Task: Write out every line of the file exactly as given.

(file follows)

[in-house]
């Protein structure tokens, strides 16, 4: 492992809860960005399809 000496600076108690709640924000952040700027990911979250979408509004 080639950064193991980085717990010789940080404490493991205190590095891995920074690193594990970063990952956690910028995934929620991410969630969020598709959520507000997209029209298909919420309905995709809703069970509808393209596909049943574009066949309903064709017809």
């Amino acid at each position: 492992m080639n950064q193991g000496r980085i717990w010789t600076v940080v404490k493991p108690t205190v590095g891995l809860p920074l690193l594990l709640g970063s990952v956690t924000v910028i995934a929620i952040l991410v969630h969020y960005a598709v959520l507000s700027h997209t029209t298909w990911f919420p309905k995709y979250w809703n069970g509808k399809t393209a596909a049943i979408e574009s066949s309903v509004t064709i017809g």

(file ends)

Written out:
[in-house]
């Protein structure tokens, strides 16, 4: 492992809860960005399809 000496600076108690709640924000952040700027990911979250979408509004 080639950064193991980085717990010789940080404490493991205190590095891995920074690193594990970063990952956690910028995934929620991410969630969020598709959520507000997209029209298909919420309905995709809703069970509808393209596909049943574009066949309903064709017809």
């Amino acid at each position: 492992m080639n950064q193991g000496r980085i717990w010789t600076v940080v404490k493991p108690t205190v590095g891995l809860p920074l690193l594990l709640g970063s990952v956690t924000v910028i995934a929620i952040l991410v969630h969020y960005a598709v959520l507000s700027h997209t029209t298909w990911f919420p309905k995709y979250w809703n069970g509808k399809t393209a596909a049943i979408e574009s066949s309903v509004t064709i017809g």